Speech as Freedom, Silence as Bondage: Gorjanchikov and Storytelling in Zapiski iz mertvogo doma

David J. Galloway, Hobart and William Smith Colleges

Zapiski iz mertvogo doma, the fictional Aleksandr Petrovich Gorjanchikov's memoir of penal servitude, contains many narratives about the lives of prisoners who were incarcerated with him. These stories appear casually transmitted, formalized, told with full quotation marks suggesting authenticity, or merely apocryphal and legendary. These tales, most of which are initially told to Gorjanchikov by the convicts themselves, are separate documents within the main novel. Two stories in particular, "Rasskaz Baklushina" and "Akul'kin muzh" attract attention by violating the cultural norms of prison life; specifically, the injunction against telling stories of one's crime.

Storytelling is a principal subtext for Zapiski iz mertvogo doma, both in terms of Gorjanchikov's internal narrative and in the editor's introduction. The inability to tell a tale is similar to the anguish of being forced to work. As Gorjanchikov reveals, forced labor is not difficult because it is particularly challenging in the physical sense, but because it is forced and by performing it, the prisoner must submit to another's will. Likewise, being forbidden to tell one's story by the cultural norm (enforced by the other prisoners) is difficult to bear. In a social setting of so many stories waiting to be told, Gorjanchikov is an exception, a man who lacks his own story (considering the editor's explanation to be an extraliterary fact in this case) within the context of the prison. Robert Jackson has aptly observed that he "is at times almost forgotten in his fascinating descriptions of the convicts..." (54). It is fitting that a man so concerned with the stories of others should never say a word about his past. Aleksandr Petrovich Gorjanchikov not only narrates the tale, but he collects its various parts, and on many occasions only his relentless pursuit of the inmates' pasts allows such vivid portraits to be drawn.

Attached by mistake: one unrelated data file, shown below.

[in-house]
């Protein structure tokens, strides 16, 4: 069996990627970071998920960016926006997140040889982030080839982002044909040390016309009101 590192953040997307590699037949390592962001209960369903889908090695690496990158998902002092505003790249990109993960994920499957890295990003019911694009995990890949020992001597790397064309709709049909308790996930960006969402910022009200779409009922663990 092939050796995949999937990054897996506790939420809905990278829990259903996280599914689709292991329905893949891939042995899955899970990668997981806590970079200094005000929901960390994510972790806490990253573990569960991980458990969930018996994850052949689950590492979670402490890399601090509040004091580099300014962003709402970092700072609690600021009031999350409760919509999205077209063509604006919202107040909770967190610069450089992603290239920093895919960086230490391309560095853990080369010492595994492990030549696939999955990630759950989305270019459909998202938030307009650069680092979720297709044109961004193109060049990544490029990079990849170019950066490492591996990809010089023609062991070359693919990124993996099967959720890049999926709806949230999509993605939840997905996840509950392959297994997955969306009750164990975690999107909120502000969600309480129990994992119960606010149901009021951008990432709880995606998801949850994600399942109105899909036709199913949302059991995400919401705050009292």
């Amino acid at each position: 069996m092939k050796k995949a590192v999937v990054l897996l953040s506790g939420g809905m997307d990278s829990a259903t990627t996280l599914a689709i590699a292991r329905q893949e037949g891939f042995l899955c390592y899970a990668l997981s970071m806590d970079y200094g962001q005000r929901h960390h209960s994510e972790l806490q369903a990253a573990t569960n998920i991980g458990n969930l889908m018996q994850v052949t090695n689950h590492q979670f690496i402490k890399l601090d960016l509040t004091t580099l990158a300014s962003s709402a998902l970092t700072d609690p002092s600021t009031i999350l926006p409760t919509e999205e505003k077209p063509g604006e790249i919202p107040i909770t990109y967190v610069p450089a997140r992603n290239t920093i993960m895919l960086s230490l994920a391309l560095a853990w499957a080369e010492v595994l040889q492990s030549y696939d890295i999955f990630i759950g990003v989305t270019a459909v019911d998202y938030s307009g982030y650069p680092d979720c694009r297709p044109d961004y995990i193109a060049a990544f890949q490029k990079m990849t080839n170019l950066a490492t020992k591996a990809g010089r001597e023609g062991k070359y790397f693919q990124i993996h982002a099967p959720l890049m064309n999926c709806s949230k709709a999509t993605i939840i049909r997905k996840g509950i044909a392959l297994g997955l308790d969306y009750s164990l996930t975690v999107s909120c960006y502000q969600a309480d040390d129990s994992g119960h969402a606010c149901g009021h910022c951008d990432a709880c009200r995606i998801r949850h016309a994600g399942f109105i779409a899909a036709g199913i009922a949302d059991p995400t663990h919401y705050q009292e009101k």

Gorjanchikov appears throughout the novel as less a convict concerned with his personal crime than an ethnographer, dutifully recording the byt of the Siberian prison camp and concentrating on stories. This is in contrast with his presentation throughout the novel, which is of a sort of drone who watches while others go about their business. He usually records, but is very rarely the impetus for any action. Thus, his pursuit of stories is strange. Also, there is the fact that he is a nobleman, and nearly every story told to him is delivered by a member of the lower classes. Gorjanchikov, though obviously aware of the stricture, nevertheless displays a stunning ignorance of it. Instead, he takes every opportunity when speaking with the inmates to entire them to relate their tales, and invariably he targets the crime (usually a murder) by asking specifically about what caused the individual to be sentenced to Siberian imprisonment.

Many views of Dostoevskij's novel consider Gorjanchikov as a perfunctory narrative presence only thinly disguising Dostoevskij's own experience. While aspects of this view are accurate, dismissing Gorjanchikov obscures his actual, valuable role in the novel: he instigates storytelling, and as such he directly violates the cultural standard by encouraging convicts to tell their tales at almost every opportunity. His efforts, when seen as crucial to the theme of storytelling in the novel, illustrate Dostoevskij's preoccupation with the strata of the prison culture and issues of compliance with and violation of the behavioral code. Literal freedom and bondage find an alternate expression in the freedom to speak one's story versus the social prohibition against doing so.